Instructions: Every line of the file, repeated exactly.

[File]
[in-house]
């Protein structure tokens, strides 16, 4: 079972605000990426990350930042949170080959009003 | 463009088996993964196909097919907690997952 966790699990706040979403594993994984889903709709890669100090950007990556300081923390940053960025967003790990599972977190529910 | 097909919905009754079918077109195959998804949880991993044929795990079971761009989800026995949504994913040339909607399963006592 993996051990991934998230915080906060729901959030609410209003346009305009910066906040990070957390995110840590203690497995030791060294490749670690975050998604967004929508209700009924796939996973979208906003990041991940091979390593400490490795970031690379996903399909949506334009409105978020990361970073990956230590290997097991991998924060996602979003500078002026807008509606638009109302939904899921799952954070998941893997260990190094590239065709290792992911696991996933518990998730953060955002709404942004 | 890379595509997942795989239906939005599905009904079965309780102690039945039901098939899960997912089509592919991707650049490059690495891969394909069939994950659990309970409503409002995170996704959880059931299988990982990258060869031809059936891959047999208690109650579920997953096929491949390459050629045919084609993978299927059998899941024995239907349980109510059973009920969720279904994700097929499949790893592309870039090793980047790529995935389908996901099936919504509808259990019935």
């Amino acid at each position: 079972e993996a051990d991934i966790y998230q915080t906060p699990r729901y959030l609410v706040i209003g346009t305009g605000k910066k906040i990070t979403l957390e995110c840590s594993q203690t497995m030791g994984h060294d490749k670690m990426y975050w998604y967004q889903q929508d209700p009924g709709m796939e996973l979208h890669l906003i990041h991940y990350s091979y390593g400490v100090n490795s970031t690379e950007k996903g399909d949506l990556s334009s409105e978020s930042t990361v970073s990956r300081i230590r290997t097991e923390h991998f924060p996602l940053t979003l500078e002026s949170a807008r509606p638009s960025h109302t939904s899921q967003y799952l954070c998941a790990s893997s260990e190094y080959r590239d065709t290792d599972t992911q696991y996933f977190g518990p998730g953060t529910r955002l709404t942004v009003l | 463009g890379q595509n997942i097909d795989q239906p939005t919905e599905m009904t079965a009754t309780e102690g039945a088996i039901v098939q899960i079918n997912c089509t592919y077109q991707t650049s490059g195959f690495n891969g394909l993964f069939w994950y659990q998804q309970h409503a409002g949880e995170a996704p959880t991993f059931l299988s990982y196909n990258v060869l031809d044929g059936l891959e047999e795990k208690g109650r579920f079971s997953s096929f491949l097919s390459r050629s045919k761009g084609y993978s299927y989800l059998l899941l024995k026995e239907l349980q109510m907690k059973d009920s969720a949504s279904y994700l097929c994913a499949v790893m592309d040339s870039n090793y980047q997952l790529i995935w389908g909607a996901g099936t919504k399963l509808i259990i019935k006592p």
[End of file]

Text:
[in-house]
């Protein structure tokens, strides 16, 4: 079972605000990426990350930042949170080959009003 | 463009088996993964196909097919907690997952 966790699990706040979403594993994984889903709709890669100090950007990556300081923390940053960025967003790990599972977190529910 | 097909919905009754079918077109195959998804949880991993044929795990079971761009989800026995949504994913040339909607399963006592 993996051990991934998230915080906060729901959030609410209003346009305009910066906040990070957390995110840590203690497995030791060294490749670690975050998604967004929508209700009924796939996973979208906003990041991940091979390593400490490795970031690379996903399909949506334009409105978020990361970073990956230590290997097991991998924060996602979003500078002026807008509606638009109302939904899921799952954070998941893997260990190094590239065709290792992911696991996933518990998730953060955002709404942004 | 890379595509997942795989239906939005599905009904079965309780102690039945039901098939899960997912089509592919991707650049490059690495891969394909069939994950659990309970409503409002995170996704959880059931299988990982990258060869031809059936891959047999208690109650579920997953096929491949390459050629045919084609993978299927059998899941024995239907349980109510059973009920969720279904994700097929499949790893592309870039090793980047790529995935389908996901099936919504509808259990019935």
């Amino acid at each position: 079972e993996a051990d991934i966790y998230q915080t906060p699990r729901y959030l609410v706040i209003g346009t305009g605000k910066k906040i990070t979403l957390e995110c840590s594993q203690t497995m030791g994984h060294d490749k670690m990426y975050w998604y967004q889903q929508d209700p009924g709709m796939e996973l979208h890669l906003i990041h991940y990350s091979y390593g400490v100090n490795s970031t690379e950007k996903g399909d949506l990556s334009s409105e978020s930042t990361v970073s990956r300081i230590r290997t097991e923390h991998f924060p996602l940053t979003l500078e002026s949170a807008r509606p638009s960025h109302t939904s899921q967003y799952l954070c998941a790990s893997s260990e190094y080959r590239d065709t290792d599972t992911q696991y996933f977190g518990p998730g953060t529910r955002l709404t942004v009003l | 463009g890379q595509n997942i097909d795989q239906p939005t919905e599905m009904t079965a009754t309780e102690g039945a088996i039901v098939q899960i079918n997912c089509t592919y077109q991707t650049s490059g195959f690495n891969g394909l993964f069939w994950y659990q998804q309970h409503a409002g949880e995170a996704p959880t991993f059931l299988s990982y196909n990258v060869l031809d044929g059936l891959e047999e795990k208690g109650r579920f079971s997953s096929f491949l097919s390459r050629s045919k761009g084609y993978s299927y989800l059998l899941l024995k026995e239907l349980q109510m907690k059973d009920s969720a949504s279904y994700l097929c994913a499949v790893m592309d040339s870039n090793y980047q997952l790529i995935w389908g909607a996901g099936t919504k399963l509808i259990i019935k006592p």